Church Farm barn August 2009
Church Farm barn August 2009

Pratt also leased the following:

  • Lot 5a: "a block of productive arable land" of 28 acres at £21 per annum (the rest of the lot, 4 acres, 1 rood, 34 poles, was leased by the executors of William Twidell);
  • 5b: "a similar lot" of 46 acres, 2 roods, 4 poles leased for £35 per annum;
  • Lot 5c: "an enclosure of well-watered grass land" of 4 acres, 1 rood, 21 poles, leased for £6 per annum;
  • Lot 5d: "a valuable block of arable and down land" of 90 acres, 2 roods, 17 poles leased for £40 per annum;
  • Lot 5e: "a similar lot" of 117 acres, 17 poles leased for £50 per annum;
  • Lot 5f: "a productive area of arable land" of 16 acres, 2 roods, 29 poles, leased for £15 per annum.

The land is shown on the annotated map enclosed with the sale particulars, shown below. To see a larger version please click on the image.

Church Farm lands annotated on the map accompanying the 1916 sale particulars [AD1147-92]
Church Farm lands annotated on the map accompanying the 1916 sale particulars [AD1147-92]

The Rating and Valuation Act 1925 specified that every piece of land and property in the country should be valued to determine its rateable value. Totternhoe, like much of Bedfordshire, was assessed in 1927 and the valuer visiting Church Farm [DV1/H25/] noted that it was owned and occupied by G. E. Pratt and comprised 284 acres. He commented: "Bought it cheap in 1916. Father before her. Saw man ploughing aged 75. 50 years in Cottage. Very good House". This latter house was Bellclose House. This brick and slate building comprised a hall, two reception rooms, kitchen, scullery and dairy with three bedrooms and a W. C. above. A brick and slate two stall nag stable, trap house, washhouse and earth closet stood outside. The homestead was recorded as: a brick and timber loose box and two six bay open hovels; brick, timber and thatched loose boxes and a stable for ten horses; a timber and corrugated iron chaff place, cow house for ten beasts and calf pen; a timber and corrugated iron four bay cart hovel; a timber binder house and mixing house, pig pen and hen house; four brick, timber and slate calf pens and a large brick and slate barn.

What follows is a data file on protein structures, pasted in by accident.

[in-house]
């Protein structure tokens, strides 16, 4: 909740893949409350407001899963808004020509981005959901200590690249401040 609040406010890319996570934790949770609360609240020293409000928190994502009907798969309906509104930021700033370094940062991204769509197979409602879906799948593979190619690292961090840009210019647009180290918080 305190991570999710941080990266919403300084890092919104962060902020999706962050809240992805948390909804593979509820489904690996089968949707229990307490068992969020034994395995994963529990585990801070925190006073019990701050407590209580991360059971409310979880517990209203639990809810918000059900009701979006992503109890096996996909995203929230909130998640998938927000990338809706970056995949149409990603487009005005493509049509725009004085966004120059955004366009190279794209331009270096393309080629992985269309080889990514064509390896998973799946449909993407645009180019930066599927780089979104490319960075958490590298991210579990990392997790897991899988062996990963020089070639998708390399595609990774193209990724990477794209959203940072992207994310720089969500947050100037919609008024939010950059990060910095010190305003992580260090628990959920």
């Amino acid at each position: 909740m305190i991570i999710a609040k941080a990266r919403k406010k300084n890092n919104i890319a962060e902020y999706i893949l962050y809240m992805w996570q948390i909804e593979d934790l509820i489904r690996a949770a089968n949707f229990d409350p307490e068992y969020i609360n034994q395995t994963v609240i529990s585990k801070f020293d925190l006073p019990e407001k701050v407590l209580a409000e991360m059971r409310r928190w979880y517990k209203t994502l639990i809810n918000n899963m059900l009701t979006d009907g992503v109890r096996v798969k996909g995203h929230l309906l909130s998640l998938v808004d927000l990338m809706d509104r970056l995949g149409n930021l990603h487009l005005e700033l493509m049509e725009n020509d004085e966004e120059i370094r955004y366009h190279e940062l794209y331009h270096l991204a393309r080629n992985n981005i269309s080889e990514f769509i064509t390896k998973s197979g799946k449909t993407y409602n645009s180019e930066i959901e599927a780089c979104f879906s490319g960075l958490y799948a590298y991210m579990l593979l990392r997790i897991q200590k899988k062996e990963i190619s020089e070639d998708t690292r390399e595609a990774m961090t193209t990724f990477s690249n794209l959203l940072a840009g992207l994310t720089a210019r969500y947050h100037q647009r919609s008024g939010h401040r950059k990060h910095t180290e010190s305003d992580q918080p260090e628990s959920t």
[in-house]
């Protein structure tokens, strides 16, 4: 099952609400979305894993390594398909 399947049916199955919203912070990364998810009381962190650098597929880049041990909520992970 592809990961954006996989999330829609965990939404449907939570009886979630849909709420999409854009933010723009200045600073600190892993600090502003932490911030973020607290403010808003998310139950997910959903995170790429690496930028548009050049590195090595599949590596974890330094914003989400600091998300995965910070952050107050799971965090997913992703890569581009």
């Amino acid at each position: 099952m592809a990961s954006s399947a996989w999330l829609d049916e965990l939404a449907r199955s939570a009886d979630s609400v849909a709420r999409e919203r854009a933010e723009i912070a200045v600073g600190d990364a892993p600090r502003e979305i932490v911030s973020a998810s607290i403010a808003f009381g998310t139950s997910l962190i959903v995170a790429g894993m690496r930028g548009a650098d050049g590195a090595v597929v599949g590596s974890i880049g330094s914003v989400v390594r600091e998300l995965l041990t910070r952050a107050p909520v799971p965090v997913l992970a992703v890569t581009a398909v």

Today's listed building in the farm yard was, in 1927, occupied by F. Holland [DV1/A27/6] - perhaps he was the 75 year old man seen ploughing. The house comprised a reception room, kitchen and scullery with two bedrooms above. A brick and slate earth closet stood outside. The tenant obtained his water from a well.

The Bedfordshire Historic Environment Record described Bellclose House thus: [HER 15305]: "A19th century building at Church road. It is a brick construction with a hipped tile roof. To the left-hand side is a two storey extension with a pent roof. The original part of the house has two bays, and the windows have pointed arch tracery. To the right-hand side of the main entrance is a canted bay window, and a triangular bay window is located to the right-hand side of the garden doors, both have with the same tracery as the other windows. A closed porch is located over the main entrance and a small open porch is over the garden doors".